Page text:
Layering TCP/IP Protocols
In This Chapter
Taking a quick look at some network hardware
Examining the TCP/IP layered approach
Watching packets munch through the TCP/IP layers
Discovering that TCP/IP consists of much more than just two protocols
Investigating the major protocols and services that make up TCP/IP
If you already read Chapter 1, you know that a protocol is the set of agreed-on practices, policies, and procedures used for communication. In this book, we look at TCP/IP as the protocol set for communication between two or more computers. Remember that TCP/IP is a large suite of components that work together. In this chapter, we first describe the layered TCP/IP organization and then the protocols themselves.
TCP/IP technology is designed to allow all parts of your network to work together, regardless of which suppliers you bought them from. To make your network parts cooperate, TCP/IP divides network functions (for example, sending data or connecting different computer hardware) into layers and defines how those layers should interact.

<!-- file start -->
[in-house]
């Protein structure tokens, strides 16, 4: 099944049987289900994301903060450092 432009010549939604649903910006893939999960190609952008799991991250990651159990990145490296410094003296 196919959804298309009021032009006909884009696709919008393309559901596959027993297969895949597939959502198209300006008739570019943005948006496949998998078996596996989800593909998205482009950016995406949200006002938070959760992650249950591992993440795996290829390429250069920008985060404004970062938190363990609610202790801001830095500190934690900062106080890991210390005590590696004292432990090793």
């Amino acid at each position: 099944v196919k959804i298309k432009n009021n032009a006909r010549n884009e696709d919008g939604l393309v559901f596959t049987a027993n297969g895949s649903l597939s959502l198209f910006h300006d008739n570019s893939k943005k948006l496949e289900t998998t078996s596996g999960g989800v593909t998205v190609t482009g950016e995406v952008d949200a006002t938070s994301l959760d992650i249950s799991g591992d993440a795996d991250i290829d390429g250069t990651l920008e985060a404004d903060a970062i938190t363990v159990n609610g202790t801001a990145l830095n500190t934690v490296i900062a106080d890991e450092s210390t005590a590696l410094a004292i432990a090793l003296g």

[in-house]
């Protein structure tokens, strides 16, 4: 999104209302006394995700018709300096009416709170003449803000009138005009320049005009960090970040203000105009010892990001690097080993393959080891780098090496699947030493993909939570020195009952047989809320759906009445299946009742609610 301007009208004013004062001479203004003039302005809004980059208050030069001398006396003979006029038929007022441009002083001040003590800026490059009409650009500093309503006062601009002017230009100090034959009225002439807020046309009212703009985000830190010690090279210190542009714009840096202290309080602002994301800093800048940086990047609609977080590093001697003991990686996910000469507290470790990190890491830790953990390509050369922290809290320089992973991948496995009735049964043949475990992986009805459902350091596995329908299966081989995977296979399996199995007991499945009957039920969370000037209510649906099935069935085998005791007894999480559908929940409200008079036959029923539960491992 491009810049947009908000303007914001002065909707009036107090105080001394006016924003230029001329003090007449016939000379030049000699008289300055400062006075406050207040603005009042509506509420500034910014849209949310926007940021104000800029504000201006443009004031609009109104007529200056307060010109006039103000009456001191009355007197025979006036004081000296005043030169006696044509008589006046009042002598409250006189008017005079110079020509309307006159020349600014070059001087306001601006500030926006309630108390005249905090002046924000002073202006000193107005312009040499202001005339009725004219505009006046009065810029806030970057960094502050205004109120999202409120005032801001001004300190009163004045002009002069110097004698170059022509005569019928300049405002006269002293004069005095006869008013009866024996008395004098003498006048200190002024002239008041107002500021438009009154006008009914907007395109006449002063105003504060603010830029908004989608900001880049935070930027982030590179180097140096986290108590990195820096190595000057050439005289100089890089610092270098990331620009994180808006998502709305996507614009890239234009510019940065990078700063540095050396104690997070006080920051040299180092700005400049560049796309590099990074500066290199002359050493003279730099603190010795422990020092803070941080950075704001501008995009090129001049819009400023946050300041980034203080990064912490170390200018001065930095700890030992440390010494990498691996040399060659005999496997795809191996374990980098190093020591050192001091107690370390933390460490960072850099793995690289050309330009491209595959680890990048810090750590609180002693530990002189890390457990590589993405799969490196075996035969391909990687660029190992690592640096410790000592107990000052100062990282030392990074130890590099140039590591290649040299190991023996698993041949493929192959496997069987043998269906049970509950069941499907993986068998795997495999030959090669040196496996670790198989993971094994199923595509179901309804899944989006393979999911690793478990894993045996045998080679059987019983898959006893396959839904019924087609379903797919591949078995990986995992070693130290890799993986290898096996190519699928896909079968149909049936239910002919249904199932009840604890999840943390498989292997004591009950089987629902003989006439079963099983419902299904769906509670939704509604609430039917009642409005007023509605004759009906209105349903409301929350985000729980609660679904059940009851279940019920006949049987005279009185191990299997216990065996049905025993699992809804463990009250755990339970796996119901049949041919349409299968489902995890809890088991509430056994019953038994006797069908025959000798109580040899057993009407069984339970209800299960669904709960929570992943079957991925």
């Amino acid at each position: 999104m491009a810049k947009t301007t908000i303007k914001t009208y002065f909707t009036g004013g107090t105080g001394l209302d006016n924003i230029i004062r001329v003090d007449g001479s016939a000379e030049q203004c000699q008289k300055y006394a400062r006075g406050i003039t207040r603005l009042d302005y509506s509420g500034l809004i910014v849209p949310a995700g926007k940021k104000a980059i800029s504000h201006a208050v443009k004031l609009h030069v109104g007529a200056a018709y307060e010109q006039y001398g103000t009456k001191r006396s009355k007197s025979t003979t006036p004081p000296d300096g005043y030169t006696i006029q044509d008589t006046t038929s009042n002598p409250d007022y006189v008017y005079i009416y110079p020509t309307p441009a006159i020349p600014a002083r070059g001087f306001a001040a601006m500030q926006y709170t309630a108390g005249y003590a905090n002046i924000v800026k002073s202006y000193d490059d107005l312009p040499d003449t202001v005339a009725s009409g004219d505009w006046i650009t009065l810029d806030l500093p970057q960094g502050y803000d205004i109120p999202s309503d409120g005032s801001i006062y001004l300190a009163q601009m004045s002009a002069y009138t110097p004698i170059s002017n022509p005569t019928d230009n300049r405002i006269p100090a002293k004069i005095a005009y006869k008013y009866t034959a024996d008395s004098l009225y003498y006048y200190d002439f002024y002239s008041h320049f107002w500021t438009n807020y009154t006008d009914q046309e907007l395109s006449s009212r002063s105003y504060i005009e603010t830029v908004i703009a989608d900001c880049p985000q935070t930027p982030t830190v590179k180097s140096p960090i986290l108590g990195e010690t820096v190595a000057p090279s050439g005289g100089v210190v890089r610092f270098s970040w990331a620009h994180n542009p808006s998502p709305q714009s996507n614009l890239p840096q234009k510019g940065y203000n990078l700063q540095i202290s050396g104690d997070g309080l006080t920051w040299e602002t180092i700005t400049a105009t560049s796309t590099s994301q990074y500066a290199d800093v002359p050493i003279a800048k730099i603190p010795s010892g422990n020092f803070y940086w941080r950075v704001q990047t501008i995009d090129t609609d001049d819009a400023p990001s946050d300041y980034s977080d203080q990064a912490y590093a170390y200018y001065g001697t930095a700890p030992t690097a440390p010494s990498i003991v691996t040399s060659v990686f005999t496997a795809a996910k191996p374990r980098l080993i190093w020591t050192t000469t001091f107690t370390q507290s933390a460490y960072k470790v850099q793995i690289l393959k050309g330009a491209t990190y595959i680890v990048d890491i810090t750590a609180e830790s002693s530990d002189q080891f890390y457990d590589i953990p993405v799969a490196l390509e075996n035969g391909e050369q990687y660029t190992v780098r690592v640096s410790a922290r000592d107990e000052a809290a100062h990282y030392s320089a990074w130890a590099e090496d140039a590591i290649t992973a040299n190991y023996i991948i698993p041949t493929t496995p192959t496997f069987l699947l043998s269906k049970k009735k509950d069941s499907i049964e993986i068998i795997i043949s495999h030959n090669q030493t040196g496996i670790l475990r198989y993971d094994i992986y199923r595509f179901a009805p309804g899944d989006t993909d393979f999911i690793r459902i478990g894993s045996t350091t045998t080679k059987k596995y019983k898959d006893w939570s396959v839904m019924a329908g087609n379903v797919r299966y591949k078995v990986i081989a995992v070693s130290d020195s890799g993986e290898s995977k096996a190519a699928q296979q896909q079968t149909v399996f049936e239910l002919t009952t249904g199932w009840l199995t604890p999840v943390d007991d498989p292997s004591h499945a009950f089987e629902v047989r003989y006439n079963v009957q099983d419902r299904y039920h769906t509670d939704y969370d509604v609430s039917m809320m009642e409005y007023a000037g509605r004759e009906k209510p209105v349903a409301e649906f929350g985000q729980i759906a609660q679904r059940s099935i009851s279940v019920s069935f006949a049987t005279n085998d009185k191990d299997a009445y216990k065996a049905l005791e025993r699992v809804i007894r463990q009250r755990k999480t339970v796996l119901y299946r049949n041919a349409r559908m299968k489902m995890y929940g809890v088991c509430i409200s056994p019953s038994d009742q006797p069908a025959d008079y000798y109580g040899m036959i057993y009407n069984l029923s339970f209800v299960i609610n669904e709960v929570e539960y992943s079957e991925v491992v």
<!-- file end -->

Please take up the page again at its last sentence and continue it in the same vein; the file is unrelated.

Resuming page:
Taking a Timeout for Hardware
There’s no point in having software if you have no hardware on which to run it. Although TCP/IP protocols are software, we need to discuss network connection media and Ethernet — the most widely used local-area network (LAN) technology on the Internet. Talking about software without occasionally mentioning hardware is almost impossible, so we mention Ethernet in the following sections of this chapter ...